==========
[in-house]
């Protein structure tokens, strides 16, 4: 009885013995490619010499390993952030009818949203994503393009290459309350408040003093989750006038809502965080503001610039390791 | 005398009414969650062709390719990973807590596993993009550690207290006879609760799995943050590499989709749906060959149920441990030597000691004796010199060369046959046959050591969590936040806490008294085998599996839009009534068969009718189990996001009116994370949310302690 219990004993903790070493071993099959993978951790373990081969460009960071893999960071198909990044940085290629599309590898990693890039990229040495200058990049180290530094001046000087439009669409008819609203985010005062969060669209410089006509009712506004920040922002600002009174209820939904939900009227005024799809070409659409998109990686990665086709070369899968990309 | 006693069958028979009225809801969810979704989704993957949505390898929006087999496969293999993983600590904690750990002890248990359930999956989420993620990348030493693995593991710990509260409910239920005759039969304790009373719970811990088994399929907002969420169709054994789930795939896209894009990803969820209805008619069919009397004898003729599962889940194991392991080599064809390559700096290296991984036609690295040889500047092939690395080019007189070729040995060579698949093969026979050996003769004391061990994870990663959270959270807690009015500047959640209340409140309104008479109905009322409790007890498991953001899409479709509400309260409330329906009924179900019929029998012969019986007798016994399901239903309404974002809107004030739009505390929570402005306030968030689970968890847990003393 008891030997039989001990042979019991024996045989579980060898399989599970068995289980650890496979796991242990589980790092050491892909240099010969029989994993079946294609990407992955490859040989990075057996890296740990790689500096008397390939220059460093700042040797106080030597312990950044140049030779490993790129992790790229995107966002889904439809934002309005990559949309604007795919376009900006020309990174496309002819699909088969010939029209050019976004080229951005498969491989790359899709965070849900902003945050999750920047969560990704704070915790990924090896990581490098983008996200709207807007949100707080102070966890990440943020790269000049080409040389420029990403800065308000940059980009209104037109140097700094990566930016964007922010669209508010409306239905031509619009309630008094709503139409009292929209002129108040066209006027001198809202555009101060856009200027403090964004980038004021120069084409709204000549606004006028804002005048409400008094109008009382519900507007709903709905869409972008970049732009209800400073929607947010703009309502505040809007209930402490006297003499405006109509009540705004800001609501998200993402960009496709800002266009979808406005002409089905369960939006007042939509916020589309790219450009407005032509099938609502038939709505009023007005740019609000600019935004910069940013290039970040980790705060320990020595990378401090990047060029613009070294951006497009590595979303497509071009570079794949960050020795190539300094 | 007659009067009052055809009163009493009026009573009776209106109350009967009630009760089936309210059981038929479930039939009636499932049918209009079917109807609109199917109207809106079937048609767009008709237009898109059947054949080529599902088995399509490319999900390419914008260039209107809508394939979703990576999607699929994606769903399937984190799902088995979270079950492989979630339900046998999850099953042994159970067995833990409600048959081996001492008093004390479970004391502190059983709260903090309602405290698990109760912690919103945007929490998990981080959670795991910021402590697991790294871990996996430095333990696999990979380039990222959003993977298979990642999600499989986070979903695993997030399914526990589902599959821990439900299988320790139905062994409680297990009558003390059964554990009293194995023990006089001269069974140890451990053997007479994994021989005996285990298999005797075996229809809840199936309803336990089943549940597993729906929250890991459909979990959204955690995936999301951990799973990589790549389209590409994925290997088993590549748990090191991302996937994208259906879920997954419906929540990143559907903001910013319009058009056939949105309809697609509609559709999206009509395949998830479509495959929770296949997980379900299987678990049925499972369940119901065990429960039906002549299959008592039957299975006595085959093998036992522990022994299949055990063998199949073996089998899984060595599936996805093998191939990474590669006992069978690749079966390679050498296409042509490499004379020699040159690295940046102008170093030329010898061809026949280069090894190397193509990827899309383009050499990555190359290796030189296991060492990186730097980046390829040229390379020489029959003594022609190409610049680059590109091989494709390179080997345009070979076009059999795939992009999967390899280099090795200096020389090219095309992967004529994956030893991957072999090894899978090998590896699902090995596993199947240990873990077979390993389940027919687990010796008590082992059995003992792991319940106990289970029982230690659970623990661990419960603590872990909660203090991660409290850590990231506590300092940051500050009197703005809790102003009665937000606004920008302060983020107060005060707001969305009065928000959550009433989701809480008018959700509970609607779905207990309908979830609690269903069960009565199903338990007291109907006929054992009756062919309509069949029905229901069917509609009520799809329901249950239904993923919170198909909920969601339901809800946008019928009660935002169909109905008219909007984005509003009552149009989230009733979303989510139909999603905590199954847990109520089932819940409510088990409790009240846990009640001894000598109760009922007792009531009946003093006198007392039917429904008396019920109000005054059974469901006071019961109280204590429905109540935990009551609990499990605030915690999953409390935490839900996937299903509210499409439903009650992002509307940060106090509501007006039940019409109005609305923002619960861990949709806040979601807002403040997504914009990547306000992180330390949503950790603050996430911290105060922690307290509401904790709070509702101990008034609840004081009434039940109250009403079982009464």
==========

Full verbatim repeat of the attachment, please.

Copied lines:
[in-house]
């Protein structure tokens, strides 16, 4: 009885013995490619010499390993952030009818949203994503393009290459309350408040003093989750006038809502965080503001610039390791 | 005398009414969650062709390719990973807590596993993009550690207290006879609760799995943050590499989709749906060959149920441990030597000691004796010199060369046959046959050591969590936040806490008294085998599996839009009534068969009718189990996001009116994370949310302690 219990004993903790070493071993099959993978951790373990081969460009960071893999960071198909990044940085290629599309590898990693890039990229040495200058990049180290530094001046000087439009669409008819609203985010005062969060669209410089006509009712506004920040922002600002009174209820939904939900009227005024799809070409659409998109990686990665086709070369899968990309 | 006693069958028979009225809801969810979704989704993957949505390898929006087999496969293999993983600590904690750990002890248990359930999956989420993620990348030493693995593991710990509260409910239920005759039969304790009373719970811990088994399929907002969420169709054994789930795939896209894009990803969820209805008619069919009397004898003729599962889940194991392991080599064809390559700096290296991984036609690295040889500047092939690395080019007189070729040995060579698949093969026979050996003769004391061990994870990663959270959270807690009015500047959640209340409140309104008479109905009322409790007890498991953001899409479709509400309260409330329906009924179900019929029998012969019986007798016994399901239903309404974002809107004030739009505390929570402005306030968030689970968890847990003393 008891030997039989001990042979019991024996045989579980060898399989599970068995289980650890496979796991242990589980790092050491892909240099010969029989994993079946294609990407992955490859040989990075057996890296740990790689500096008397390939220059460093700042040797106080030597312990950044140049030779490993790129992790790229995107966002889904439809934002309005990559949309604007795919376009900006020309990174496309002819699909088969010939029209050019976004080229951005498969491989790359899709965070849900902003945050999750920047969560990704704070915790990924090896990581490098983008996200709207807007949100707080102070966890990440943020790269000049080409040389420029990403800065308000940059980009209104037109140097700094990566930016964007922010669209508010409306239905031509619009309630008094709503139409009292929209002129108040066209006027001198809202555009101060856009200027403090964004980038004021120069084409709204000549606004006028804002005048409400008094109008009382519900507007709903709905869409972008970049732009209800400073929607947010703009309502505040809007209930402490006297003499405006109509009540705004800001609501998200993402960009496709800002266009979808406005002409089905369960939006007042939509916020589309790219450009407005032509099938609502038939709505009023007005740019609000600019935004910069940013290039970040980790705060320990020595990378401090990047060029613009070294951006497009590595979303497509071009570079794949960050020795190539300094 | 007659009067009052055809009163009493009026009573009776209106109350009967009630009760089936309210059981038929479930039939009636499932049918209009079917109807609109199917109207809106079937048609767009008709237009898109059947054949080529599902088995399509490319999900390419914008260039209107809508394939979703990576999607699929994606769903399937984190799902088995979270079950492989979630339900046998999850099953042994159970067995833990409600048959081996001492008093004390479970004391502190059983709260903090309602405290698990109760912690919103945007929490998990981080959670795991910021402590697991790294871990996996430095333990696999990979380039990222959003993977298979990642999600499989986070979903695993997030399914526990589902599959821990439900299988320790139905062994409680297990009558003390059964554990009293194995023990006089001269069974140890451990053997007479994994021989005996285990298999005797075996229809809840199936309803336990089943549940597993729906929250890991459909979990959204955690995936999301951990799973990589790549389209590409994925290997088993590549748990090191991302996937994208259906879920997954419906929540990143559907903001910013319009058009056939949105309809697609509609559709999206009509395949998830479509495959929770296949997980379900299987678990049925499972369940119901065990429960039906002549299959008592039957299975006595085959093998036992522990022994299949055990063998199949073996089998899984060595599936996805093998191939990474590669006992069978690749079966390679050498296409042509490499004379020699040159690295940046102008170093030329010898061809026949280069090894190397193509990827899309383009050499990555190359290796030189296991060492990186730097980046390829040229390379020489029959003594022609190409610049680059590109091989494709390179080997345009070979076009059999795939992009999967390899280099090795200096020389090219095309992967004529994956030893991957072999090894899978090998590896699902090995596993199947240990873990077979390993389940027919687990010796008590082992059995003992792991319940106990289970029982230690659970623990661990419960603590872990909660203090991660409290850590990231506590300092940051500050009197703005809790102003009665937000606004920008302060983020107060005060707001969305009065928000959550009433989701809480008018959700509970609607779905207990309908979830609690269903069960009565199903338990007291109907006929054992009756062919309509069949029905229901069917509609009520799809329901249950239904993923919170198909909920969601339901809800946008019928009660935002169909109905008219909007984005509003009552149009989230009733979303989510139909999603905590199954847990109520089932819940409510088990409790009240846990009640001894000598109760009922007792009531009946003093006198007392039917429904008396019920109000005054059974469901006071019961109280204590429905109540935990009551609990499990605030915690999953409390935490839900996937299903509210499409439903009650992002509307940060106090509501007006039940019409109005609305923002619960861990949709806040979601807002403040997504914009990547306000992180330390949503950790603050996430911290105060922690307290509401904790709070509702101990008034609840004081009434039940109250009403079982009464």